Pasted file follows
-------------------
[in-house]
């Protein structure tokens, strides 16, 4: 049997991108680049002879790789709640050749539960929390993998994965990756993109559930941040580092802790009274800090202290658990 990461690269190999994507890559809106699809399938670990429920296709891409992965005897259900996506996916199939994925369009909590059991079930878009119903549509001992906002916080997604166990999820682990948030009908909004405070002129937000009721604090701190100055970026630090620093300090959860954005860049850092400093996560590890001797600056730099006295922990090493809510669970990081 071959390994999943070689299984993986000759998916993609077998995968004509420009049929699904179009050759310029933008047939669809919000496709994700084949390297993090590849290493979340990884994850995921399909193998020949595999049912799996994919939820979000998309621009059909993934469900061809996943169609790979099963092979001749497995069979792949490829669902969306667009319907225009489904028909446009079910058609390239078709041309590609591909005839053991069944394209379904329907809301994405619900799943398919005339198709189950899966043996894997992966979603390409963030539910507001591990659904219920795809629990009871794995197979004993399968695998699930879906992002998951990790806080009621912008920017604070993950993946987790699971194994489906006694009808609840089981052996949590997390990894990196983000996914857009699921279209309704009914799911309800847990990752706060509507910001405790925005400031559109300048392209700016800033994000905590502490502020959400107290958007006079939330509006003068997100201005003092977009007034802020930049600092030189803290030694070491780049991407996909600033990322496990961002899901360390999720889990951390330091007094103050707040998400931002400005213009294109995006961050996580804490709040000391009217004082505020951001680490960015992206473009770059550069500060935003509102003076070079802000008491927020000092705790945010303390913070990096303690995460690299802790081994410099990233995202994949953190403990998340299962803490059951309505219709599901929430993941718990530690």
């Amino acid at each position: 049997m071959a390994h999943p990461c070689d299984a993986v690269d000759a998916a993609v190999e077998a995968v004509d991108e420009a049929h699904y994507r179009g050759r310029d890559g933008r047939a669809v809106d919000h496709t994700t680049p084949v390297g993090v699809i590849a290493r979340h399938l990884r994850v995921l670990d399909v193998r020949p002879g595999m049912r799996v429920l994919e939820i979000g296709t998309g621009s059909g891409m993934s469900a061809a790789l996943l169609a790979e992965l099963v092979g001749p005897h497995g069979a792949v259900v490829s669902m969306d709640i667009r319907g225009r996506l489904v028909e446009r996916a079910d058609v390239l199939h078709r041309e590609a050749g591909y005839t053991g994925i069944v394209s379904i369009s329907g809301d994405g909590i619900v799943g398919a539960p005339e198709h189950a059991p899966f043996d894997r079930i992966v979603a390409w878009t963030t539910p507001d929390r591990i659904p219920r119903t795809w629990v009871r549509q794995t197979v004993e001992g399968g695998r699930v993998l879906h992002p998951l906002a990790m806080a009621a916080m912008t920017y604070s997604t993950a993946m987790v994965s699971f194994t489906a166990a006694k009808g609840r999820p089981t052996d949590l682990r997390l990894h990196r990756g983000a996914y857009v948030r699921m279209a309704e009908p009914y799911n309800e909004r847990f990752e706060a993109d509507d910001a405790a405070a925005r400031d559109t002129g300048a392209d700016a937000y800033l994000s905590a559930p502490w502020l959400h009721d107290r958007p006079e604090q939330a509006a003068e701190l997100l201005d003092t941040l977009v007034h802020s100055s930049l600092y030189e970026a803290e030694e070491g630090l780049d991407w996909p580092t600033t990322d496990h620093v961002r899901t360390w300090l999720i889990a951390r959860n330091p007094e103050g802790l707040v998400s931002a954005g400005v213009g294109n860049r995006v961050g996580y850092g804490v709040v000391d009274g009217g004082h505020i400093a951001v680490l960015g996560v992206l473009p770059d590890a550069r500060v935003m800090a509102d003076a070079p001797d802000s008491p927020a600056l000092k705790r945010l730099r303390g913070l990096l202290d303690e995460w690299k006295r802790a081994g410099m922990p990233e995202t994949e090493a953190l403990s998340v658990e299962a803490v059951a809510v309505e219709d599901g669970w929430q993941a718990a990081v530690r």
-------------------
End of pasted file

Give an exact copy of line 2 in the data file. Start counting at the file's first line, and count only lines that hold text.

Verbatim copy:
């Protein structure tokens, strides 16, 4: 049997991108680049002879790789709640050749539960929390993998994965990756993109559930941040580092802790009274800090202290658990 990461690269190999994507890559809106699809399938670990429920296709891409992965005897259900996506996916199939994925369009909590059991079930878009119903549509001992906002916080997604166990999820682990948030009908909004405070002129937000009721604090701190100055970026630090620093300090959860954005860049850092400093996560590890001797600056730099006295922990090493809510669970990081 071959390994999943070689299984993986000759998916993609077998995968004509420009049929699904179009050759310029933008047939669809919000496709994700084949390297993090590849290493979340990884994850995921399909193998020949595999049912799996994919939820979000998309621009059909993934469900061809996943169609790979099963092979001749497995069979792949490829669902969306667009319907225009489904028909446009079910058609390239078709041309590609591909005839053991069944394209379904329907809301994405619900799943398919005339198709189950899966043996894997992966979603390409963030539910507001591990659904219920795809629990009871794995197979004993399968695998699930879906992002998951990790806080009621912008920017604070993950993946987790699971194994489906006694009808609840089981052996949590997390990894990196983000996914857009699921279209309704009914799911309800847990990752706060509507910001405790925005400031559109300048392209700016800033994000905590502490502020959400107290958007006079939330509006003068997100201005003092977009007034802020930049600092030189803290030694070491780049991407996909600033990322496990961002899901360390999720889990951390330091007094103050707040998400931002400005213009294109995006961050996580804490709040000391009217004082505020951001680490960015992206473009770059550069500060935003509102003076070079802000008491927020000092705790945010303390913070990096303690995460690299802790081994410099990233995202994949953190403990998340299962803490059951309505219709599901929430993941718990530690």